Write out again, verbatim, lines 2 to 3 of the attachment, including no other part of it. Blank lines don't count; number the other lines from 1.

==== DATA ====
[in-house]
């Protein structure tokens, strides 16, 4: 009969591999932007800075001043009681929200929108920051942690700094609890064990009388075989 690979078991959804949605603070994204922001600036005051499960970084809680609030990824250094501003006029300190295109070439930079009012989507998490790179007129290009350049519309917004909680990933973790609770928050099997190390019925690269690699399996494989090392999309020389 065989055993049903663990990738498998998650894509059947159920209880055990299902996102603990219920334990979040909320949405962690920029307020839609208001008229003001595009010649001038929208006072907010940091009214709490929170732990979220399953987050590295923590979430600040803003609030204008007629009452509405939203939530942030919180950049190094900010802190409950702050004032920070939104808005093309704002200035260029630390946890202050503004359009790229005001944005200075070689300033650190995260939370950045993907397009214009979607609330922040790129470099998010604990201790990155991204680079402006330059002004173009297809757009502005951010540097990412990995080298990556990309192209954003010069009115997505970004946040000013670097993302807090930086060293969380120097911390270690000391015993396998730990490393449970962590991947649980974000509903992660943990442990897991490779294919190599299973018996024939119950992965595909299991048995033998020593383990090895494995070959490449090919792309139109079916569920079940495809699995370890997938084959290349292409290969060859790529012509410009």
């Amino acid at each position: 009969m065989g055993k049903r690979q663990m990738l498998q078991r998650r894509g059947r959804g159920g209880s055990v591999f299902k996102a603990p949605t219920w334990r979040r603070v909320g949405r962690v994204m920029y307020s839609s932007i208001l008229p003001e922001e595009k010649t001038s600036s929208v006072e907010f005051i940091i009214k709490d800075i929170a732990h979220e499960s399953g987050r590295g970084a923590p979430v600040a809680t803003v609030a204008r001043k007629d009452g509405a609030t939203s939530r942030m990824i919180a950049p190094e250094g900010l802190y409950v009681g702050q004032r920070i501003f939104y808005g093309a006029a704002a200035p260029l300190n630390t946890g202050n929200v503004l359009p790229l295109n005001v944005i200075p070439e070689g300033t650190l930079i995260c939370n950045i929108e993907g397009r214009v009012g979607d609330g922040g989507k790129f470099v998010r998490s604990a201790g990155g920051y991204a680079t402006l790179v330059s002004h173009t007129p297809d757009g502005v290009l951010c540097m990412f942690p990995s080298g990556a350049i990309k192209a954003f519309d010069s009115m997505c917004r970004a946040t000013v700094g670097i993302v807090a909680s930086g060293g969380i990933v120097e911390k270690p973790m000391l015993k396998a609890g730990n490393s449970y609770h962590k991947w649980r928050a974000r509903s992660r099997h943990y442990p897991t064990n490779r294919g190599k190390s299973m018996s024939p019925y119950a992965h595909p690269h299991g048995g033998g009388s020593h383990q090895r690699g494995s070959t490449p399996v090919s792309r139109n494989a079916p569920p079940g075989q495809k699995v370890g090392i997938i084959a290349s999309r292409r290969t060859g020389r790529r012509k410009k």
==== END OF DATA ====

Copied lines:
């Protein structure tokens, strides 16, 4: 009969591999932007800075001043009681929200929108920051942690700094609890064990009388075989 690979078991959804949605603070994204922001600036005051499960970084809680609030990824250094501003006029300190295109070439930079009012989507998490790179007129290009350049519309917004909680990933973790609770928050099997190390019925690269690699399996494989090392999309020389 065989055993049903663990990738498998998650894509059947159920209880055990299902996102603990219920334990979040909320949405962690920029307020839609208001008229003001595009010649001038929208006072907010940091009214709490929170732990979220399953987050590295923590979430600040803003609030204008007629009452509405939203939530942030919180950049190094900010802190409950702050004032920070939104808005093309704002200035260029630390946890202050503004359009790229005001944005200075070689300033650190995260939370950045993907397009214009979607609330922040790129470099998010604990201790990155991204680079402006330059002004173009297809757009502005951010540097990412990995080298990556990309192209954003010069009115997505970004946040000013670097993302807090930086060293969380120097911390270690000391015993396998730990490393449970962590991947649980974000509903992660943990442990897991490779294919190599299973018996024939119950992965595909299991048995033998020593383990090895494995070959490449090919792309139109079916569920079940495809699995370890997938084959290349292409290969060859790529012509410009």
């Amino acid at each position: 009969m065989g055993k049903r690979q663990m990738l498998q078991r998650r894509g059947r959804g159920g209880s055990v591999f299902k996102a603990p949605t219920w334990r979040r603070v909320g949405r962690v994204m920029y307020s839609s932007i208001l008229p003001e922001e595009k010649t001038s600036s929208v006072e907010f005051i940091i009214k709490d800075i929170a732990h979220e499960s399953g987050r590295g970084a923590p979430v600040a809680t803003v609030a204008r001043k007629d009452g509405a609030t939203s939530r942030m990824i919180a950049p190094e250094g900010l802190y409950v009681g702050q004032r920070i501003f939104y808005g093309a006029a704002a200035p260029l300190n630390t946890g202050n929200v503004l359009p790229l295109n005001v944005i200075p070439e070689g300033t650190l930079i995260c939370n950045i929108e993907g397009r214009v009012g979607d609330g922040g989507k790129f470099v998010r998490s604990a201790g990155g920051y991204a680079t402006l790179v330059s002004h173009t007129p297809d757009g502005v290009l951010c540097m990412f942690p990995s080298g990556a350049i990309k192209a954003f519309d010069s009115m997505c917004r970004a946040t000013v700094g670097i993302v807090a909680s930086g060293g969380i990933v120097e911390k270690p973790m000391l015993k396998a609890g730990n490393s449970y609770h962590k991947w649980r928050a974000r509903s992660r099997h943990y442990p897991t064990n490779r294919g190599k190390s299973m018996s024939p019925y119950a992965h595909p690269h299991g048995g033998g009388s020593h383990q090895r690699g494995s070959t490449p399996v090919s792309r139109n494989a079916p569920p079940g075989q495809k699995v370890g090392i997938i084959a290349s999309r292409r290969t060859g020389r790529r012509k410009k």